am afraid, Watson that I shall have to go," said Holmes as we sat down together
to our breakfast one morning.|
"To Dartmoor; to King's Pyland."
not surprised. Indeed, my only wonder was that he had not already been mixed up
in this extraordinary case, which was the one topic of conversation through the
length and breadth of England. For a whole day my companion had rambled about
the room with his chin upon his chest and his brows knitted, charging and recharging
his pipe with the strongest black tobacco, and absolutely deaf to any of my questions
or remarks. Fresh editions of every paper had been sent up by our news agent,
only to be glanced over and tossed down into a corner. Yet, silent as he was,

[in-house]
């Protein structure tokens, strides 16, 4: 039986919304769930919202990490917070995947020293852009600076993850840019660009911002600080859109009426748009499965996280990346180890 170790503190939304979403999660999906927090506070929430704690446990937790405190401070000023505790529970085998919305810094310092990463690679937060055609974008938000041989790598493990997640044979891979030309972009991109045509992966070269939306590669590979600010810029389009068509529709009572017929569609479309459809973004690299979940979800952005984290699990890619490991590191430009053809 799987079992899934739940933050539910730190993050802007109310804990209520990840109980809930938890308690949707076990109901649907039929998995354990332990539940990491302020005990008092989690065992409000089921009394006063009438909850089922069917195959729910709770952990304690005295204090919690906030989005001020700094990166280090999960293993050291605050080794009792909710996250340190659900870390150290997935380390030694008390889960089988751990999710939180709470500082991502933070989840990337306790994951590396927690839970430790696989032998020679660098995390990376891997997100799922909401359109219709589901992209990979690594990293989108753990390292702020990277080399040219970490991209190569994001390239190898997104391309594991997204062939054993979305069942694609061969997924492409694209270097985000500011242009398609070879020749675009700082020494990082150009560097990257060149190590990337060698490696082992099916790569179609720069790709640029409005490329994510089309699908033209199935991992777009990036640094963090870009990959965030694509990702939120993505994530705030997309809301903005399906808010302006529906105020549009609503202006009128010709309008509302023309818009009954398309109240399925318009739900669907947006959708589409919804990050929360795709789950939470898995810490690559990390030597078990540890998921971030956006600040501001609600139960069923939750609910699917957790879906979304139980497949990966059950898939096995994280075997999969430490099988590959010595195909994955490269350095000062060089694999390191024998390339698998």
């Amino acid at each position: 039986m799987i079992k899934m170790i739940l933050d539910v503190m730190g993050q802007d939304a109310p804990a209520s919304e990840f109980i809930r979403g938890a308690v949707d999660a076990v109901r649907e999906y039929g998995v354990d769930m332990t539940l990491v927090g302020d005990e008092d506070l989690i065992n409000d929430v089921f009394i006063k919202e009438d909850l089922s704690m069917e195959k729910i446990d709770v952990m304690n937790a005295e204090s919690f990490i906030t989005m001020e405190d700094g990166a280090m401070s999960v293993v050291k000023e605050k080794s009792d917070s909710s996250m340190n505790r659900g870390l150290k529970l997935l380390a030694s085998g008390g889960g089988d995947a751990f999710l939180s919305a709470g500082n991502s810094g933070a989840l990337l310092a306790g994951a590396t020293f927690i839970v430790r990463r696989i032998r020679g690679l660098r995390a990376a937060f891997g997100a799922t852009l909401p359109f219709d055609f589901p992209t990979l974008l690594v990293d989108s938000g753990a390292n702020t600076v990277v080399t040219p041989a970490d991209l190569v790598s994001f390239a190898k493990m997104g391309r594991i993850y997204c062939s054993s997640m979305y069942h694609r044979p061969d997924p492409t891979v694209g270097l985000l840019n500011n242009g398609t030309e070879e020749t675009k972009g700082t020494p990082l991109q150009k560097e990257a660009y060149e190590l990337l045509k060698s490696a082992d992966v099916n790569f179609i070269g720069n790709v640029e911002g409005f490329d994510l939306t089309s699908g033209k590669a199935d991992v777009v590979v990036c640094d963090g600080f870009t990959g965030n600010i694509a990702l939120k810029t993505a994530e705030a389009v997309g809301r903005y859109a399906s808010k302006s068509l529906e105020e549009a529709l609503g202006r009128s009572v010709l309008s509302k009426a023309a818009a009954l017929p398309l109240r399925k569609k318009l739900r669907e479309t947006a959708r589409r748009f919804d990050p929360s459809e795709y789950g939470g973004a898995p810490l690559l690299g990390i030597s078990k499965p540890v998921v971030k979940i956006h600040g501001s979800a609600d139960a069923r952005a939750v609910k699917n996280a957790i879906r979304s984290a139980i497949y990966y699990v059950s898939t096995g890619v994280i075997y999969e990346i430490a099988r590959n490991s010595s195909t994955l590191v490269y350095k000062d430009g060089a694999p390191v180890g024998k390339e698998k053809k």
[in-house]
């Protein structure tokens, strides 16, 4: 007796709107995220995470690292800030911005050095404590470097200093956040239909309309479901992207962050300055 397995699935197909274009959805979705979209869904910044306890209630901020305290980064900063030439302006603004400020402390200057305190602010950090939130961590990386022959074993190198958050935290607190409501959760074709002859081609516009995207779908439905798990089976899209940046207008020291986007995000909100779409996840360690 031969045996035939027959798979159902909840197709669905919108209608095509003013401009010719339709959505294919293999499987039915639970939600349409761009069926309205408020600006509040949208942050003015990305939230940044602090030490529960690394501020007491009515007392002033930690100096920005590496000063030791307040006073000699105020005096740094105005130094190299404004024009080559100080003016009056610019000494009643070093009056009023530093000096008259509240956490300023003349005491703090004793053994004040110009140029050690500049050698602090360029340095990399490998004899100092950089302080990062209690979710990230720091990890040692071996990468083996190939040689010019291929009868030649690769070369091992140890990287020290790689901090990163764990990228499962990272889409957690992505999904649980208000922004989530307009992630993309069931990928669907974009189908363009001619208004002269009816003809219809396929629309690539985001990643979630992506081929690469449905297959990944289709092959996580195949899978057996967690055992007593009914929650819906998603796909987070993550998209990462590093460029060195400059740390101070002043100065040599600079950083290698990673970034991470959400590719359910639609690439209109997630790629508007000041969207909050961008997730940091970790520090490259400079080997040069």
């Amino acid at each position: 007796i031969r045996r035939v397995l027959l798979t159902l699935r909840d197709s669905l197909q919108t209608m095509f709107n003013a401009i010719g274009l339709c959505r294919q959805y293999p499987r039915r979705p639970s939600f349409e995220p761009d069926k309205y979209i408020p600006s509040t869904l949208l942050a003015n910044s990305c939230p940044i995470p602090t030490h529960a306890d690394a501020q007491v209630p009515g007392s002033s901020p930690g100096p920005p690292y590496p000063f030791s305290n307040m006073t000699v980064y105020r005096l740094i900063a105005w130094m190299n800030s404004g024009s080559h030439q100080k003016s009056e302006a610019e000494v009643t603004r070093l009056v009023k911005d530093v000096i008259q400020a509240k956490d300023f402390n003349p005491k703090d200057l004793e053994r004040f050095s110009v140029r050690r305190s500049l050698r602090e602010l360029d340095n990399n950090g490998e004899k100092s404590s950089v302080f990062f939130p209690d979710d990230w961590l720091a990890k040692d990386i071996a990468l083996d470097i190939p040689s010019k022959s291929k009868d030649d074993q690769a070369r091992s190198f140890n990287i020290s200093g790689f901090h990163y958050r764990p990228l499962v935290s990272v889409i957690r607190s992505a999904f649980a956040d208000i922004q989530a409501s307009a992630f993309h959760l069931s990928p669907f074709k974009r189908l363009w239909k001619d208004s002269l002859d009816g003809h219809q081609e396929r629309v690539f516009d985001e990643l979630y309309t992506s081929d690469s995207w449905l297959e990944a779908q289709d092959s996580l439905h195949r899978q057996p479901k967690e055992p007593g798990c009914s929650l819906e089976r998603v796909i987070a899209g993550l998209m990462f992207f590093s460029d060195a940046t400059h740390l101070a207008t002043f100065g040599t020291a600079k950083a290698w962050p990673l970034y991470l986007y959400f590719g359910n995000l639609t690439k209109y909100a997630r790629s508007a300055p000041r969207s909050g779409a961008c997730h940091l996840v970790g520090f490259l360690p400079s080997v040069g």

I knew perfectly well what it was over which he was brooding. There was but one
problem before the public which could challenge his powers of analysis, and that
was the singular disappearance of the favourite for the Wessex Cup, and the
murder of its trainer. When, therefore, he suddenly announced his intention of
setting out for the scene of the drama, it was only what I had both expected and
"I should be most happy to go down with you if I should
not be in the way," said I.
dear Watson, you would confer a great favour upon me by coming. And I think that
your time will not be misspent, for there are points about the case which promise
to make it an
absolutely unique one. We have, I think, just time to catch our
train at Paddington, and I will go further into the matter upon our journey. You
would oblige me by bringing with you your very excellent field-glass."